One blog praises Indiana for its “clearly written” website introduction and criticizes Arkansas for providing notice written above the ninth grade level and for burying key information too far down the page, which “unnecessarily complicat[es] the letter’s message.” I compared Arkansas’ notice against Indiana’s web introduction using Microsoft Word’s reading level tool. Both registered a 9th grade level. This Indiana work requirement handout (reading grade level: 10.0) begins with the following:
Indiana is at the onset of a jobs explosion! In the next 10 years, we expect to need some 1 million workers to fill jobs.
After a full, laudatory paragraph on jobs, the handout introduces the work requirement. In a smaller font and not in bold-face. Specific hourly requirements appear at the bottom of the page.
Beyond reporting, we can expect other Indiana provisions to create compliance problems. Indiana’s work requirement cutoff is 60 years old. People over 50 are far more likely to experience barriers to work, often due to poor health or disabilities. A Kaiser Family Foundation analysis found 53,000 Hoosiers aged 50-64 with Medicaid who reported a disability but do not qualify for federal disability benefits (SSI). Many or most are enrolled in HIP, and understandably, few are employed. Only 13 percent work 20 or more hours per week. Subjecting even part of this group to work requirements will force thousands to seek medical exemptions or other relevant exemptions, a process that simply creates more red tape that will lead to more suspensions. Some who retired before 60 may have to return to work to keep coverage. Like most other work requirement states, Indiana has not significantly increased available supports to fund occupational training or help more individuals with disabilities (or other employment barriers) to find and maintain jobs.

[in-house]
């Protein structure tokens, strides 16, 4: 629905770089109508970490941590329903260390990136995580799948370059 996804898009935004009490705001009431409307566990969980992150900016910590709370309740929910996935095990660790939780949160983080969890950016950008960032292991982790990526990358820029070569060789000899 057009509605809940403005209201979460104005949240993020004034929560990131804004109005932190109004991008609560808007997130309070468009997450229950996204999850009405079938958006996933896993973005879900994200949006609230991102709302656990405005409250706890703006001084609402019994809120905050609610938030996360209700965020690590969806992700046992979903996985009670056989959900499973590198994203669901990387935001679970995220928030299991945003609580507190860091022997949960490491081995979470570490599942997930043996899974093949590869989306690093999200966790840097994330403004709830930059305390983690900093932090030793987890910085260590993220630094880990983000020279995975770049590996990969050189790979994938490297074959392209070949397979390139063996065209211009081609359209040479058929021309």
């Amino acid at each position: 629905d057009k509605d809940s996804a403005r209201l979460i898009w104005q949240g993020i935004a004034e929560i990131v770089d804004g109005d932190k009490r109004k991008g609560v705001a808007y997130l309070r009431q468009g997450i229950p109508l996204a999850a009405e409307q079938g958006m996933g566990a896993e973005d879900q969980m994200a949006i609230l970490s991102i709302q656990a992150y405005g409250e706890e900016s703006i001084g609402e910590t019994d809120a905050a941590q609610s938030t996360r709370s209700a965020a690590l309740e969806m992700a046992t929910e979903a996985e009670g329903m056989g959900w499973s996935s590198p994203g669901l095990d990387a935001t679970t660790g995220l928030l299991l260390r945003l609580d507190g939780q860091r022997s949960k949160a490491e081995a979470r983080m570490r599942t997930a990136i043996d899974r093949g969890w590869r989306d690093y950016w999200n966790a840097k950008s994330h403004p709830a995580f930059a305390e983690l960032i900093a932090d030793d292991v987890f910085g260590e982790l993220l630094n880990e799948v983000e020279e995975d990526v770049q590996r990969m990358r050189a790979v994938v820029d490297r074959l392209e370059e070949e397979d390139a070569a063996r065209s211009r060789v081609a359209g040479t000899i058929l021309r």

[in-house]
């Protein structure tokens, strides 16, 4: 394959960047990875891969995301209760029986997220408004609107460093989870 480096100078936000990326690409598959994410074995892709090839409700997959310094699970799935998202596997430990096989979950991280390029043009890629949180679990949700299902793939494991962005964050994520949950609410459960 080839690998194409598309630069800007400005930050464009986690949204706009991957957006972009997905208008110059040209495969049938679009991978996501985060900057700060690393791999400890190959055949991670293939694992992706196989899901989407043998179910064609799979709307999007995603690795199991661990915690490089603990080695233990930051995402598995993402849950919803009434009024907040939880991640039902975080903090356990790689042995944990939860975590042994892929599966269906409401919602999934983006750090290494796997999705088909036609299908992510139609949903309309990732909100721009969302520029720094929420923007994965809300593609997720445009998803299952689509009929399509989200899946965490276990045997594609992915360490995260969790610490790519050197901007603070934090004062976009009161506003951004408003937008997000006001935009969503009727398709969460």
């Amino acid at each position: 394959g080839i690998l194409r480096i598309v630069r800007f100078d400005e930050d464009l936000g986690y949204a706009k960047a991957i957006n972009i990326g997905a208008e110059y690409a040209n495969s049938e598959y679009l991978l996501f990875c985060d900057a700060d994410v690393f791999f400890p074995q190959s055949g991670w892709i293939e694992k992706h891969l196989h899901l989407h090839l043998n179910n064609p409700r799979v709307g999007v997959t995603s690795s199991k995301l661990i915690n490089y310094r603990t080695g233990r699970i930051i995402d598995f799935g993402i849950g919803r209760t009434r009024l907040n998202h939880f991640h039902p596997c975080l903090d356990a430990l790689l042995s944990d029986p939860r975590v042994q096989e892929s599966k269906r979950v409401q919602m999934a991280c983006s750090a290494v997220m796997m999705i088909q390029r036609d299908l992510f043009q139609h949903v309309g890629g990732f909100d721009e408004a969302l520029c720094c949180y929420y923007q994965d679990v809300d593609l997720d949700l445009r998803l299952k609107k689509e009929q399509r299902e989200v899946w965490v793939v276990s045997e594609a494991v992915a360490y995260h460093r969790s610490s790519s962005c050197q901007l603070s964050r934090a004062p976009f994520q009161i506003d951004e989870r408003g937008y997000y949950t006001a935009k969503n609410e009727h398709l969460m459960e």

Similarly, while other states have exempted any parent with a dependent child under 18, Indiana only exempts one parent per household with dependents under 7. Indiana’s design will increase pressure on low-income parents who often struggle to find affordable child care that fits often unstable or irregular work schedules. Acknowledging this concern, Indiana has proposed to raise its dependent cut-off age, but only to under 13, not 18. Thousands of parents would still be affected.
We could split hairs over reporting processes, outreach materials, or exemptions all day long. It’s not worth it. Taken together, any “differences” between Arkansas and Indiana do not point to a radically improved outcome this time around. The fundamental truth is that work requirements, no matter how you structure them, are legally suspect and cannot be fixed. Low-income families already have plenty of incentive to make a living without adding an illegitimate and ill-conceived Medicaid work requirement. They face multiple barriers to good, secure employment. Most work nonetheless, often in unstable, low-paying, thankless jobs. Medicaid, for its part, reduces some work barriers by helping people get and stay healthy. That’s its purpose. If Indiana officials want more people employed, they should get out of the way and let Medicaid do its job.